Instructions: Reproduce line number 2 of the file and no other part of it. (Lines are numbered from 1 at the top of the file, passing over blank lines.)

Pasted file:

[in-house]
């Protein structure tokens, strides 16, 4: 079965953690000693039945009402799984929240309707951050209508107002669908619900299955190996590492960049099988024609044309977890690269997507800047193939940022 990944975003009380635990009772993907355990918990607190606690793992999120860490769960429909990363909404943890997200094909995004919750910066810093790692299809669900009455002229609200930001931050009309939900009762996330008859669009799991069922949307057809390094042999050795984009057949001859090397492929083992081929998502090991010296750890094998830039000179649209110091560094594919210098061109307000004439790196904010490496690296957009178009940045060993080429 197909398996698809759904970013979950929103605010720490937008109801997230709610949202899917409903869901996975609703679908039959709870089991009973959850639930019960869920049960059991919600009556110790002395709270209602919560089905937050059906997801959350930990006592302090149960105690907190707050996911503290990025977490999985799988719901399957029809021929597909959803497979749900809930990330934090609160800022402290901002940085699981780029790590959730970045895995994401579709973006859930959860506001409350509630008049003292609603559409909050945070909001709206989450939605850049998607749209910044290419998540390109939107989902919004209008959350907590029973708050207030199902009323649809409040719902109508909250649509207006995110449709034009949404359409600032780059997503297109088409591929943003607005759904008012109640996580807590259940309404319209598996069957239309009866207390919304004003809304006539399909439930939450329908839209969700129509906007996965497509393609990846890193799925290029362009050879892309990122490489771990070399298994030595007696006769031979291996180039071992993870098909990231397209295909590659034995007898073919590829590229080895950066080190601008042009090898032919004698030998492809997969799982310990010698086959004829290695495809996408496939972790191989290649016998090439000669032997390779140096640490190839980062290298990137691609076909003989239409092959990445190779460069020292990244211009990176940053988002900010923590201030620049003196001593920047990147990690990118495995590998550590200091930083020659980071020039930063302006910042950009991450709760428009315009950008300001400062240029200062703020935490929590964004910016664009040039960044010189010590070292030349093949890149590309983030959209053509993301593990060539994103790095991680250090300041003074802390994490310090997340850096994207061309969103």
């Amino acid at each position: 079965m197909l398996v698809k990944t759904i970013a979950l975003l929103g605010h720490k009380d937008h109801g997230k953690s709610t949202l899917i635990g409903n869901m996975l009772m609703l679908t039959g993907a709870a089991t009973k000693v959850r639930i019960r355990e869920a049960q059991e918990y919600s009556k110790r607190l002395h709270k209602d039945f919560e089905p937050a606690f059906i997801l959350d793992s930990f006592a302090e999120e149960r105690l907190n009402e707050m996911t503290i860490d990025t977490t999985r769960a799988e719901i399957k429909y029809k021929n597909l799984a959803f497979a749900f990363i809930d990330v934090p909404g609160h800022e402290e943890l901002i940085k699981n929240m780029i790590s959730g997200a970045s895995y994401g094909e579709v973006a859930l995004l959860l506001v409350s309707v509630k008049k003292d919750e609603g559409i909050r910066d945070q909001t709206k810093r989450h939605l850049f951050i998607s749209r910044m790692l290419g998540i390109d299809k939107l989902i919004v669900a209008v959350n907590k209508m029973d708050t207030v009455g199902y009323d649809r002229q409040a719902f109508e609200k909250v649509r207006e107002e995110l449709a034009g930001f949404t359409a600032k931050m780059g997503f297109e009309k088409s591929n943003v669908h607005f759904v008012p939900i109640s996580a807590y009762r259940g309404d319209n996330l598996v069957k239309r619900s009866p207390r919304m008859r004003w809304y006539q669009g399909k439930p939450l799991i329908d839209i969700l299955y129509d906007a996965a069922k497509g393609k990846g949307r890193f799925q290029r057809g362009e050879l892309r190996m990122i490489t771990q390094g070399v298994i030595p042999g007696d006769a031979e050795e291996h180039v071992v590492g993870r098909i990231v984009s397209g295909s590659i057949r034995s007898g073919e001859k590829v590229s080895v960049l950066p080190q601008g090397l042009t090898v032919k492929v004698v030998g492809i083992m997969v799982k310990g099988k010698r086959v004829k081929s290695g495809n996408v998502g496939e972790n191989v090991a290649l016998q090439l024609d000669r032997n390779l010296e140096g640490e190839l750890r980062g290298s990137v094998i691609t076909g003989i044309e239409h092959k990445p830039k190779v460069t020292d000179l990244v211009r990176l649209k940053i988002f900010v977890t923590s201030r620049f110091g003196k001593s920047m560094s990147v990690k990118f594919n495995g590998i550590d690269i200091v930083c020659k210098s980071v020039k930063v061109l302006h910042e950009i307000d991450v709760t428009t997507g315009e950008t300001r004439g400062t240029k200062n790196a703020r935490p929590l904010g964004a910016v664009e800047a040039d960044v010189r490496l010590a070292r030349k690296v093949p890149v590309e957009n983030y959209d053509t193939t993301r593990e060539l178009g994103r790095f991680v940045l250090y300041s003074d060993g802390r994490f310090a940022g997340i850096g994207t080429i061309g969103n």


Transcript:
């Protein structure tokens, strides 16, 4: 079965953690000693039945009402799984929240309707951050209508107002669908619900299955190996590492960049099988024609044309977890690269997507800047193939940022 990944975003009380635990009772993907355990918990607190606690793992999120860490769960429909990363909404943890997200094909995004919750910066810093790692299809669900009455002229609200930001931050009309939900009762996330008859669009799991069922949307057809390094042999050795984009057949001859090397492929083992081929998502090991010296750890094998830039000179649209110091560094594919210098061109307000004439790196904010490496690296957009178009940045060993080429 197909398996698809759904970013979950929103605010720490937008109801997230709610949202899917409903869901996975609703679908039959709870089991009973959850639930019960869920049960059991919600009556110790002395709270209602919560089905937050059906997801959350930990006592302090149960105690907190707050996911503290990025977490999985799988719901399957029809021929597909959803497979749900809930990330934090609160800022402290901002940085699981780029790590959730970045895995994401579709973006859930959860506001409350509630008049003292609603559409909050945070909001709206989450939605850049998607749209910044290419998540390109939107989902919004209008959350907590029973708050207030199902009323649809409040719902109508909250649509207006995110449709034009949404359409600032780059997503297109088409591929943003607005759904008012109640996580807590259940309404319209598996069957239309009866207390919304004003809304006539399909439930939450329908839209969700129509906007996965497509393609990846890193799925290029362009050879892309990122490489771990070399298994030595007696006769031979291996180039071992993870098909990231397209295909590659034995007898073919590829590229080895950066080190601008042009090898032919004698030998492809997969799982310990010698086959004829290695495809996408496939972790191989290649016998090439000669032997390779140096640490190839980062290298990137691609076909003989239409092959990445190779460069020292990244211009990176940053988002900010923590201030620049003196001593920047990147990690990118495995590998550590200091930083020659980071020039930063302006910042950009991450709760428009315009950008300001400062240029200062703020935490929590964004910016664009040039960044010189010590070292030349093949890149590309983030959209053509993301593990060539994103790095991680250090300041003074802390994490310090997340850096994207061309969103």